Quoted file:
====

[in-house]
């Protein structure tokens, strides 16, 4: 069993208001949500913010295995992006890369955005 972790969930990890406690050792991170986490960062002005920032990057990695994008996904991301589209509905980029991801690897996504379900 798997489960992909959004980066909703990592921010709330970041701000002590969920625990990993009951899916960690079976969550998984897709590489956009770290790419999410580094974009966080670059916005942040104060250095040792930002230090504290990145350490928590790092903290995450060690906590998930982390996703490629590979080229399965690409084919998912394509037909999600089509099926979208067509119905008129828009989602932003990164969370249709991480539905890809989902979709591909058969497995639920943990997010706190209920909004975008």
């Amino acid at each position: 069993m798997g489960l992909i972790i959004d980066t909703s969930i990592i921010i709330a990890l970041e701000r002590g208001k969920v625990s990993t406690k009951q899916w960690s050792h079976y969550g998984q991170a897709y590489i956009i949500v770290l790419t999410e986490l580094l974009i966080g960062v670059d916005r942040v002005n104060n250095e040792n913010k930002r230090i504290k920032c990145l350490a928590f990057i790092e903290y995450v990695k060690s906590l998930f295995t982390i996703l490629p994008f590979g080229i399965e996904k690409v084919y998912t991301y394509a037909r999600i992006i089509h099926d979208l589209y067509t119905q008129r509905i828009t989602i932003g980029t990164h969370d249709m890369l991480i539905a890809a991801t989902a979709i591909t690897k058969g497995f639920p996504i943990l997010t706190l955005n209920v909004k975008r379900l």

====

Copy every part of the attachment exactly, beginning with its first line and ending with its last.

[in-house]
């Protein structure tokens, strides 16, 4: 069993208001949500913010295995992006890369955005 972790969930990890406690050792991170986490960062002005920032990057990695994008996904991301589209509905980029991801690897996504379900 798997489960992909959004980066909703990592921010709330970041701000002590969920625990990993009951899916960690079976969550998984897709590489956009770290790419999410580094974009966080670059916005942040104060250095040792930002230090504290990145350490928590790092903290995450060690906590998930982390996703490629590979080229399965690409084919998912394509037909999600089509099926979208067509119905008129828009989602932003990164969370249709991480539905890809989902979709591909058969497995639920943990997010706190209920909004975008």
């Amino acid at each position: 069993m798997g489960l992909i972790i959004d980066t909703s969930i990592i921010i709330a990890l970041e701000r002590g208001k969920v625990s990993t406690k009951q899916w960690s050792h079976y969550g998984q991170a897709y590489i956009i949500v770290l790419t999410e986490l580094l974009i966080g960062v670059d916005r942040v002005n104060n250095e040792n913010k930002r230090i504290k920032c990145l350490a928590f990057i790092e903290y995450v990695k060690s906590l998930f295995t982390i996703l490629p994008f590979g080229i399965e996904k690409v084919y998912t991301y394509a037909r999600i992006i089509h099926d979208l589209y067509t119905q008129r509905i828009t989602i932003g980029t990164h969370d249709m890369l991480i539905a890809a991801t989902a979709i591909t690897k058969g497995f639920p996504i943990l997010t706190l955005n209920v909004k975008r379900l």